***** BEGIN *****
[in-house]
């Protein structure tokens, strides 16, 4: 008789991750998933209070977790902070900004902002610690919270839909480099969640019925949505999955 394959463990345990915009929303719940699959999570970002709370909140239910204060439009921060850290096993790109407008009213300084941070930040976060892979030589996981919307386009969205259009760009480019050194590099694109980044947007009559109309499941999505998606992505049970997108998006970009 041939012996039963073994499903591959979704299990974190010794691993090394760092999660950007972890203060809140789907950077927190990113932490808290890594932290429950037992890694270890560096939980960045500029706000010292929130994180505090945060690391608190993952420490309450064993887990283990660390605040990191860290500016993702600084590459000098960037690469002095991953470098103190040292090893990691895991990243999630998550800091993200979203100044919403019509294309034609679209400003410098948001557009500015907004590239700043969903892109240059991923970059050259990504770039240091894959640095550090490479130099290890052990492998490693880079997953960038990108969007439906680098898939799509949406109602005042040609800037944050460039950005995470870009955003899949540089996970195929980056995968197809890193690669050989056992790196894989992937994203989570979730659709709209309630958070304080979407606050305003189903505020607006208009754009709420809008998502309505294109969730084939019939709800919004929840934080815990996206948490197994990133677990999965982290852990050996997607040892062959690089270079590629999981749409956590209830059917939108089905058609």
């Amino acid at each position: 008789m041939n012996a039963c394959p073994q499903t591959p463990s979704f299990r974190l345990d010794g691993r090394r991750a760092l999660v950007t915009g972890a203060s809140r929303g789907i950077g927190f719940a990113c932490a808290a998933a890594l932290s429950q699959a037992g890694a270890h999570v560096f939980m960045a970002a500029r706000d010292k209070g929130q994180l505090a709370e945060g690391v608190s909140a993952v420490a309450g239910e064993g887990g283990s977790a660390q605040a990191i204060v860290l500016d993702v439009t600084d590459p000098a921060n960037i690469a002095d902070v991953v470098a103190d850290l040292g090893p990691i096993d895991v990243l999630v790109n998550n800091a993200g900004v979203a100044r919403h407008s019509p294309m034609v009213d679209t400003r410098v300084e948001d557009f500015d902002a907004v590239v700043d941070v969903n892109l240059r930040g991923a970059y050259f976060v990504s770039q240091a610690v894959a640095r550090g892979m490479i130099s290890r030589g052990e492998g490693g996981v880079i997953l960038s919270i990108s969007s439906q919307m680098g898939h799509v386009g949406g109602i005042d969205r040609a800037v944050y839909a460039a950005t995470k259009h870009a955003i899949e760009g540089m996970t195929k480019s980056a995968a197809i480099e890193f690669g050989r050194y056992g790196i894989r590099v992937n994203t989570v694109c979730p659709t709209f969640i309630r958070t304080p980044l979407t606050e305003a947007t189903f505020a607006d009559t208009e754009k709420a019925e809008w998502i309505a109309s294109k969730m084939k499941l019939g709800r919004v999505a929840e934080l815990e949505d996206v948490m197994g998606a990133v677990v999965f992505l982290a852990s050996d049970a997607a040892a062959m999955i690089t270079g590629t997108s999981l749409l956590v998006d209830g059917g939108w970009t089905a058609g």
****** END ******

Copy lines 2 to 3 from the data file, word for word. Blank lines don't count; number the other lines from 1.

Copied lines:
């Protein structure tokens, strides 16, 4: 008789991750998933209070977790902070900004902002610690919270839909480099969640019925949505999955 394959463990345990915009929303719940699959999570970002709370909140239910204060439009921060850290096993790109407008009213300084941070930040976060892979030589996981919307386009969205259009760009480019050194590099694109980044947007009559109309499941999505998606992505049970997108998006970009 041939012996039963073994499903591959979704299990974190010794691993090394760092999660950007972890203060809140789907950077927190990113932490808290890594932290429950037992890694270890560096939980960045500029706000010292929130994180505090945060690391608190993952420490309450064993887990283990660390605040990191860290500016993702600084590459000098960037690469002095991953470098103190040292090893990691895991990243999630998550800091993200979203100044919403019509294309034609679209400003410098948001557009500015907004590239700043969903892109240059991923970059050259990504770039240091894959640095550090490479130099290890052990492998490693880079997953960038990108969007439906680098898939799509949406109602005042040609800037944050460039950005995470870009955003899949540089996970195929980056995968197809890193690669050989056992790196894989992937994203989570979730659709709209309630958070304080979407606050305003189903505020607006208009754009709420809008998502309505294109969730084939019939709800919004929840934080815990996206948490197994990133677990999965982290852990050996997607040892062959690089270079590629999981749409956590209830059917939108089905058609």
């Amino acid at each position: 008789m041939n012996a039963c394959p073994q499903t591959p463990s979704f299990r974190l345990d010794g691993r090394r991750a760092l999660v950007t915009g972890a203060s809140r929303g789907i950077g927190f719940a990113c932490a808290a998933a890594l932290s429950q699959a037992g890694a270890h999570v560096f939980m960045a970002a500029r706000d010292k209070g929130q994180l505090a709370e945060g690391v608190s909140a993952v420490a309450g239910e064993g887990g283990s977790a660390q605040a990191i204060v860290l500016d993702v439009t600084d590459p000098a921060n960037i690469a002095d902070v991953v470098a103190d850290l040292g090893p990691i096993d895991v990243l999630v790109n998550n800091a993200g900004v979203a100044r919403h407008s019509p294309m034609v009213d679209t400003r410098v300084e948001d557009f500015d902002a907004v590239v700043d941070v969903n892109l240059r930040g991923a970059y050259f976060v990504s770039q240091a610690v894959a640095r550090g892979m490479i130099s290890r030589g052990e492998g490693g996981v880079i997953l960038s919270i990108s969007s439906q919307m680098g898939h799509v386009g949406g109602i005042d969205r040609a800037v944050y839909a460039a950005t995470k259009h870009a955003i899949e760009g540089m996970t195929k480019s980056a995968a197809i480099e890193f690669g050989r050194y056992g790196i894989r590099v992937n994203t989570v694109c979730p659709t709209f969640i309630r958070t304080p980044l979407t606050e305003a947007t189903f505020a607006d009559t208009e754009k709420a019925e809008w998502i309505a109309s294109k969730m084939k499941l019939g709800r919004v999505a929840e934080l815990e949505d996206v948490m197994g998606a990133v677990v999965f992505l982290a852990s050996d049970a997607a040892a062959m999955i690089t270079g590629t997108s999981l749409l956590v998006d209830g059917g939108w970009t089905a058609g």